RSNA 2019 CT Preview

CTPA usage rates on the rise for PE in pregnant women

By Abraham Kim, AuntMinnie.com staff writer

November 7, 2019 --

Wednesday, December 4 | 11:10 a.m.-11:20 a.m. | SSK06-05 | Room S103AB
The use of CT pulmonary angiography (CTPA) to evaluate pregnant women suspected of having a pulmonary embolism (PE) has increased over the past two decades, despite low detection rates, researchers from Switzerland will report in this presentation.

The researchers from Lausanne University Hospital retrospectively examined the CTPA utilization rates for pregnant women at their institution during the past 17 years. The average gestational age was 28 weeks, and clinicians acquired the CTPA scans using four different scanners.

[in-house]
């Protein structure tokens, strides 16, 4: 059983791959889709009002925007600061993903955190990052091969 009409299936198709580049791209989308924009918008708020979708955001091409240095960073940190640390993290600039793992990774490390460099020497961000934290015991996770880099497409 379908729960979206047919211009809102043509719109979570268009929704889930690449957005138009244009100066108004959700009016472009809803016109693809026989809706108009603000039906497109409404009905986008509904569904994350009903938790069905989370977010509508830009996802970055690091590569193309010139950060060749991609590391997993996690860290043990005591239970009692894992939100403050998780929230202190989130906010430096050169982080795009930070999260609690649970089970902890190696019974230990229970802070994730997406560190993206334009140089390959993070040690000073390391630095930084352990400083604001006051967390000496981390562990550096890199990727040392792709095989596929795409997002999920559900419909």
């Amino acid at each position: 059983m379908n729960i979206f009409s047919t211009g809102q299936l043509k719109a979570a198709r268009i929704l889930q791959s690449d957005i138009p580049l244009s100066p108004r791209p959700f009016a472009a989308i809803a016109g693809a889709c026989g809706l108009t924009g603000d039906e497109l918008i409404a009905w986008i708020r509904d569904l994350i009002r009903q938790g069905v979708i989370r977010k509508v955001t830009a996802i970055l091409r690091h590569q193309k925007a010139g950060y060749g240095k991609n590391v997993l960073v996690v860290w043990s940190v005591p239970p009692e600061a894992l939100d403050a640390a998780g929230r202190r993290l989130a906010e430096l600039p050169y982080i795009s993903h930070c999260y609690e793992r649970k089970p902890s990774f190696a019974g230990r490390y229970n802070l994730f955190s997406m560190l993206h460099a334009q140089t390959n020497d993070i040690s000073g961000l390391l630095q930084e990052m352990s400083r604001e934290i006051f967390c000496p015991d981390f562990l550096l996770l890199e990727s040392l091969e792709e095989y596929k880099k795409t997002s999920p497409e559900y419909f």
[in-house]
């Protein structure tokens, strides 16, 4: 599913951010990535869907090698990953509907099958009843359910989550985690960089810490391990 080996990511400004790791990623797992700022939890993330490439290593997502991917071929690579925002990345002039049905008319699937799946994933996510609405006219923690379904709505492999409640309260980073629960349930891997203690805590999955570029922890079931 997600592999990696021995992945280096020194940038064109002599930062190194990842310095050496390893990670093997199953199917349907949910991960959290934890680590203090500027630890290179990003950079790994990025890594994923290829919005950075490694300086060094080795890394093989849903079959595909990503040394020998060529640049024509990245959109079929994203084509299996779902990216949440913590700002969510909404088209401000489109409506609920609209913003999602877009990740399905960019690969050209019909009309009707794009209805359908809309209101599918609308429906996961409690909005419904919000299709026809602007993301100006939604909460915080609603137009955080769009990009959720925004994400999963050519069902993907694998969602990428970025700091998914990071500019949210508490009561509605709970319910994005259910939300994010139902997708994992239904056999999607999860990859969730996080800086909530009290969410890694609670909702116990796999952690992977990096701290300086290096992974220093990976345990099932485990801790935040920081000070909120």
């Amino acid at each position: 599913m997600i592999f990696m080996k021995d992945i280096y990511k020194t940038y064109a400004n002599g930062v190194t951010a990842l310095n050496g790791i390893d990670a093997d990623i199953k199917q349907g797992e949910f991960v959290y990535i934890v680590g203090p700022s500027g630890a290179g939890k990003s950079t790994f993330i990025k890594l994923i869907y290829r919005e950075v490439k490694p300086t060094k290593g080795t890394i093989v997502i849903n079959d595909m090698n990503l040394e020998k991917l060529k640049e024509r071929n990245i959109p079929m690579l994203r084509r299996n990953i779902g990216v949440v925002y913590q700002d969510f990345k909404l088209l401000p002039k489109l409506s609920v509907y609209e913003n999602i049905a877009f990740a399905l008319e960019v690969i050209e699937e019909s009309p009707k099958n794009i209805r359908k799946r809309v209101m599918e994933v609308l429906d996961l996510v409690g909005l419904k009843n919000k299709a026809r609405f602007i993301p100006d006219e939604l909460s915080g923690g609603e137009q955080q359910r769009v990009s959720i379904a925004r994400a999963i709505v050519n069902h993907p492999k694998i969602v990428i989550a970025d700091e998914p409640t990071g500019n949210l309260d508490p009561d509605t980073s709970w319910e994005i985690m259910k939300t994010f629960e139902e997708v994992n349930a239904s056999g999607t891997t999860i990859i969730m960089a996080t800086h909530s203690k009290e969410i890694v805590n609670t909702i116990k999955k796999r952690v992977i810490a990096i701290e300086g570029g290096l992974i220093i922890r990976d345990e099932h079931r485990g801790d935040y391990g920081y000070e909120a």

The group's analysis revealed a fourfold increase in CTPA usage rates, with only 7% of the exams turning out to be positive.

However, CTPA did uncover significant alternative diagnoses, including pulmonary infiltrates and pleural effusion, in 30% of the patients. What's more, the group noted that advances in CT technology resulted in an overall decrease in radiation dose of 30% during the same period.

Though CTPA rarely confirms acute pulmonary embolism in pregnant women, it does frequently identify alternative diagnoses, Dr. David Rotzinger told AuntMinnie.com.

"This means that CTPA is still useful in such patients since alternative diagnoses often influence treatment decisions, but also highlights the need to develop better patient selection strategies to help minimize the use of CT in patients who will most likely have a normal examination," he said.